When your app users are going to use the app, they always expect the native-like experiences, just like feel at home. Earlier, it was tough to achieve the same, but with the advent of technologies, we have programming technologies, cross-platform frameworks, tools, and technologies to simulate it.

App developers can follow the design guidelines released by respective mobile OS platforms such as

  • iOS Design Resources at iOS Developer Library
  • Android Design at Android Developers center
  • Design a Windows Dev Center

These guidelines provide a comprehensive and standard set of ideal user interfaces. Of course, we cannot follow it ditto in hybrid app development but at least can try to simulate the look and feel to a greater extent.

#2: Use UI Frameworks

It is tough to manage tons of UI components, styles, patterns, and animation in hybrid UI/UX app design and development realm without powerful frameworks and their tools. In due course, you can take help of various types of UI frameworks, such as:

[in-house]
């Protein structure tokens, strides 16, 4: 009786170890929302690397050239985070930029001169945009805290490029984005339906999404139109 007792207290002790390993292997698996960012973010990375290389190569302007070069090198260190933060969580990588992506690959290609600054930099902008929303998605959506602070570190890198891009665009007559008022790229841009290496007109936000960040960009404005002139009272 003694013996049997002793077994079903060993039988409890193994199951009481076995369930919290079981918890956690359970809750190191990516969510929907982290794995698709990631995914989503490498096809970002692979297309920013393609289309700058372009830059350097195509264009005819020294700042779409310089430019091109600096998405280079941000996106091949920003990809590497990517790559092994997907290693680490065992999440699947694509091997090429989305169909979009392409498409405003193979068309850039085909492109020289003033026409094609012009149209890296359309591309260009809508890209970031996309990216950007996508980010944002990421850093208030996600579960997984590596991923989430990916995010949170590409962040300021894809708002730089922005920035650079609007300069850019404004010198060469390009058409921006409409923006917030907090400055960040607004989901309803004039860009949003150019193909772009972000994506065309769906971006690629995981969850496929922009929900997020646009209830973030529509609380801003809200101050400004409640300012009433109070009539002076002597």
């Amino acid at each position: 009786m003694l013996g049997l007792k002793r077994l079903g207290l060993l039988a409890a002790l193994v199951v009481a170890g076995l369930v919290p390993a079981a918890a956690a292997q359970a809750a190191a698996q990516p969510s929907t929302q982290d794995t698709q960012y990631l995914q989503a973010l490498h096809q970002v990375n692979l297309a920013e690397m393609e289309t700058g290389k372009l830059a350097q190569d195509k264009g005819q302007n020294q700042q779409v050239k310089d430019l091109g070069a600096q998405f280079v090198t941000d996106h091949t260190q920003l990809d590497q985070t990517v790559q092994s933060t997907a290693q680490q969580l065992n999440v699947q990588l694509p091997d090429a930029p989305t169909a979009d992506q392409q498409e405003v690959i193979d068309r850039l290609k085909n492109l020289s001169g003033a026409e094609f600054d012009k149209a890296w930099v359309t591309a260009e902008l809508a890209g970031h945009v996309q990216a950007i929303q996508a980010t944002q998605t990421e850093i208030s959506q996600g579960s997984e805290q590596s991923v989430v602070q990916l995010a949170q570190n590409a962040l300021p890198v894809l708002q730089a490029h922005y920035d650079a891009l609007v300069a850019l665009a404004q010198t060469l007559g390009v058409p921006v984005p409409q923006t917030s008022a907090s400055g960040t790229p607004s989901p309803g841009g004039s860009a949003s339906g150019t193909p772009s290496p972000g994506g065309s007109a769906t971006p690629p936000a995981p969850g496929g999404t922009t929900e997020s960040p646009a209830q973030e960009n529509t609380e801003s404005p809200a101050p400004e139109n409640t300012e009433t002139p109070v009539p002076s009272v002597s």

• Commercial – Kendo UI
  • Open-source – Ionic
  • Common UI – jQuery Mobile and Onsen UI
  • Platform-specific UIs – Sencha Touch & ChocolateChip-UI

Some are pixel perfect while some sloppy, but they help us to keep control over the performance and cut the overhead.

#3: Performance Optimization

Performance always an issue in cross-platform mobile app development. The main issues behind it are tons of heavy animations and multimedia components as well as infusing backward compatibility to run the apps on older devices or OS versions.

Apart from these, developers have to take care of the following things in performance optimization:

  • Optimizing DOM and CSS sectors
  • Writing performance JavaScript
  • Cutting rendering time
  • Reducing rendering time
  • Minimizing incidents of reflows and repaint

#4: Native-like Header Bar

The header bar is the most prominent UI element in app design and useful thanks to Up and Back buttons. If you want to win the app users, you should mimic the header bar design a native-looking.